Hydrogen bonding

View the video on the right. It shows hydrogen bonding in water molecules. Answer the questions below. Hydrogen bonds are intermolecular bonds. That is, they occur between molecules or even between different parts of large molecules, such as proteins. Hydrogen bonding is a particularly strong form of dipole dipole bonding but not as strong as covalent or ionic bonding. It is an electrostatic force of attraction between molecules that have a hydrogen atom bonded to an oxygen, fluorine or nitrogen atom.

- Hydrogen bonds are

- Hydrogen bonds take place between molecules that have a

- Explain how hydrogen bonding comes about.


sourced at https://www.youtube.com/watch?v=aZ8JxFwR_nY on 8.59pm 26/9/20

The electronegativity of some of the atoms are given below. The electronegativity of an element is a measure of the relative attraction that the element has for electrons in a bond.

It makes sense to assume that where there is great discrepancy in electronegativity between the two atoms in the bond the greater the charge on the dipoles will be. Consider hydrogen with an electronegativity of 2.1 and oxygen with an electronegativity of 3.5. Oxygen's greater attraction will mean that the electrons being shared will be pulled even closer to the oxygen atom and thus creating bigger charges (dipoles). When you compare the dipoles in water with those in hydrogen chloride(HCl) you would expect that the dipoles in HCl will be smaller due to the lesser discrepancy in electronegativity between hydrogen and chlorine.



The animation above shows the charges formed on the surface of a molecule by the uneven sharing of electrons within chemical bonds. Notice how the electrons are being pulled closer to the oxygen atom, hence creating a polar(charges on both ends) molecule.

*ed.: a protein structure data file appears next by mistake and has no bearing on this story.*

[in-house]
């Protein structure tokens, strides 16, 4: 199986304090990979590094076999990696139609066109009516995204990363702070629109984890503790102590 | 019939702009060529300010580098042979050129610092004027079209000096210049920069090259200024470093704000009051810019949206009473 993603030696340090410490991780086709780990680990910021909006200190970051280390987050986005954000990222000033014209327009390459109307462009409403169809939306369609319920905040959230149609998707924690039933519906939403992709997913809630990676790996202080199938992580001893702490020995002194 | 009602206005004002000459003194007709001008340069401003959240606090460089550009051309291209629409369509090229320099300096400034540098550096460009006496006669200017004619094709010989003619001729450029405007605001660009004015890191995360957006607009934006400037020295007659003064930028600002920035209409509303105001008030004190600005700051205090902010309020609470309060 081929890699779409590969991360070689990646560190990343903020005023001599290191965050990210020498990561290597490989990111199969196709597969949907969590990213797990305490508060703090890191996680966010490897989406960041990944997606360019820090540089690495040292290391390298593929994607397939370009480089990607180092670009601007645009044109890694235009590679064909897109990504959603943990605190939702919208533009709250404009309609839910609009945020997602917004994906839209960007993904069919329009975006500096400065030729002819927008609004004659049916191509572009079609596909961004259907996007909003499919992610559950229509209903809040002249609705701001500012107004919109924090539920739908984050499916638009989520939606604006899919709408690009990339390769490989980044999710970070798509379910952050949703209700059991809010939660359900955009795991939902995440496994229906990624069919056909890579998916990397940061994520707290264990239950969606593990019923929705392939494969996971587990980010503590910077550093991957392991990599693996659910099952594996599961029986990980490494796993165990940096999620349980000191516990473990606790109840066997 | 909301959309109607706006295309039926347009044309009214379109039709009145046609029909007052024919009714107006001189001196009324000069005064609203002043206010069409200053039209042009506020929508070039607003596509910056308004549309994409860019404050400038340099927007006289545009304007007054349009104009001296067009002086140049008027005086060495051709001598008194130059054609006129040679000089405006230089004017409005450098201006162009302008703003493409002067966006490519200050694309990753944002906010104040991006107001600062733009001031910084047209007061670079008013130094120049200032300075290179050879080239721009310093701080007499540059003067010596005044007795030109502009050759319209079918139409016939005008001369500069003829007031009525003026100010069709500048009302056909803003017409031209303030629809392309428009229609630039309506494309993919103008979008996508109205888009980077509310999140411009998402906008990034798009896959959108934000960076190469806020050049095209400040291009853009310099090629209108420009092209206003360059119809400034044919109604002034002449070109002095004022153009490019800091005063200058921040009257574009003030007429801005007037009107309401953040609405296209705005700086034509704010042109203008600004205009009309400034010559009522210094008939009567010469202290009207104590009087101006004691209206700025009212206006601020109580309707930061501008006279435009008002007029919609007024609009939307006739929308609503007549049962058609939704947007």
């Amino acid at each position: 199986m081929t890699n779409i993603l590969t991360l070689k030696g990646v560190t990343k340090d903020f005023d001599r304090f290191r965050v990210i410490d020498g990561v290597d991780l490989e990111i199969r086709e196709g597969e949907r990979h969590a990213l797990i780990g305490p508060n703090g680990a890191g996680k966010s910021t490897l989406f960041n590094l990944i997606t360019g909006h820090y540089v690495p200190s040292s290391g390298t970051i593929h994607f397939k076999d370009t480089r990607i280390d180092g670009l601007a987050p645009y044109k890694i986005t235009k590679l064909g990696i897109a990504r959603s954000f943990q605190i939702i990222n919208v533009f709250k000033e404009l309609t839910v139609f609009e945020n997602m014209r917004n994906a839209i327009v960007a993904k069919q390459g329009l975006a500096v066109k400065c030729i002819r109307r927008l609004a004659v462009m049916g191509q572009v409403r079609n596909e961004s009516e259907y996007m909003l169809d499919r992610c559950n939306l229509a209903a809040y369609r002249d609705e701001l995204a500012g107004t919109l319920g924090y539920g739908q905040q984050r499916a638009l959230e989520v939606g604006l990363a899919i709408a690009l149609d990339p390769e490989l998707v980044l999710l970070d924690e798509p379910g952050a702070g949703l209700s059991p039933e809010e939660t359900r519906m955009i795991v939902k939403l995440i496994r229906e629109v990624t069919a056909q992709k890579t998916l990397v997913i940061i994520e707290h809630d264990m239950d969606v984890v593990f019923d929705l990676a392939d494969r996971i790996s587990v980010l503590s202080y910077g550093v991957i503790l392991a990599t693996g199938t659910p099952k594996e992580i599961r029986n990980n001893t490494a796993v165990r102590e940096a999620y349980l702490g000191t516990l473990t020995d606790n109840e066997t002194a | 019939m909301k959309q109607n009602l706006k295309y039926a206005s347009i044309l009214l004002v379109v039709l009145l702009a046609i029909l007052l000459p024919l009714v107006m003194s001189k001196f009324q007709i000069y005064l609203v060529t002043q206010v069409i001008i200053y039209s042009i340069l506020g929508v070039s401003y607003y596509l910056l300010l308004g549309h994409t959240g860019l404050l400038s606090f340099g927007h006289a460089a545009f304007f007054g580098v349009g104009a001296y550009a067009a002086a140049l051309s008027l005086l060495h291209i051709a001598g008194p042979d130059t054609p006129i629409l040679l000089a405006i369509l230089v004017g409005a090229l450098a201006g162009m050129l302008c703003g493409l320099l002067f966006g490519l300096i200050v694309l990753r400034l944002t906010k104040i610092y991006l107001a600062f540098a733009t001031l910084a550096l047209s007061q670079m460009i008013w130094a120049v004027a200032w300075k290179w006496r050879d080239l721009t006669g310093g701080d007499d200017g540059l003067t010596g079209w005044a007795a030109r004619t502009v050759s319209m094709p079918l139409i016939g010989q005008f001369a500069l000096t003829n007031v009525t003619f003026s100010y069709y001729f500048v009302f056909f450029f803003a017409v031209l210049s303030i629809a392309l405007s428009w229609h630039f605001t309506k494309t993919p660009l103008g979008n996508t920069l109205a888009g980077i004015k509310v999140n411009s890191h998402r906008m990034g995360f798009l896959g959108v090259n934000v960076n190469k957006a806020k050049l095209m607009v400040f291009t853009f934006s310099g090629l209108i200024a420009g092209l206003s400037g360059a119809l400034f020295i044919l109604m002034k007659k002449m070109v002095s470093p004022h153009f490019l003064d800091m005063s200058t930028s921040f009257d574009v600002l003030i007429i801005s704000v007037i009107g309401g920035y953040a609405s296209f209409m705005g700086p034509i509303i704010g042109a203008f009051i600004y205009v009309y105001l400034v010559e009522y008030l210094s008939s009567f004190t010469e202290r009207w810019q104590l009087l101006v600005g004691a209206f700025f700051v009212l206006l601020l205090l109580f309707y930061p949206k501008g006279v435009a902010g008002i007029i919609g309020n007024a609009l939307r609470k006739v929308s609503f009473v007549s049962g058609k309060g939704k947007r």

Hydrogen bonding can occur between a hydrogen bonded to either a nitrogen, oxygen or fluorine but also a nitrogen or oxygen bonded to any other atom. Look at the animation on the right between cystine and guanine. You will see that the oxygen and nitrogen atoms, even though they are not bonded to a hydrogen still carry a slight negative charge.
Click to see a still of the bonding.

Try these questions

Will hydrogen bonding occur between
1) Water and ammonia





2) Formaldehyde and methane


3) Methanol and ammonia


4) Methyleneamino and formaldehyde


5) Click to show an image of 5 amino acids linked together to form a small peptide. Hydrogen bonding will take place between what amino acids.


Comparing  the dipole-dipole bonding of water with that of HCl

The animation above shows the relative strengths of the dipoles of hydrogen chloride and water. Clearly, water boils at 100 degrees Celsius while hydrogen chloride boils at -85 degrees Celsius. This tells us that the water molecules are held together more strongly than HCl molecules. This is due to the fact that dipole-dipole bonding is exceptionally strong in water.

Water contains this rather powerful dipole-dipole attraction called hydrogen bonding.

Hydrogen bonding gives water very unique properties and is involved in a great number of other important chemical functions such as:
- holding together the DNA molecule.
- enzymes, antibodies and other important proteins in the body to function in very specific ways.

Continue with properties of water due to hydrogen bonding (junior science)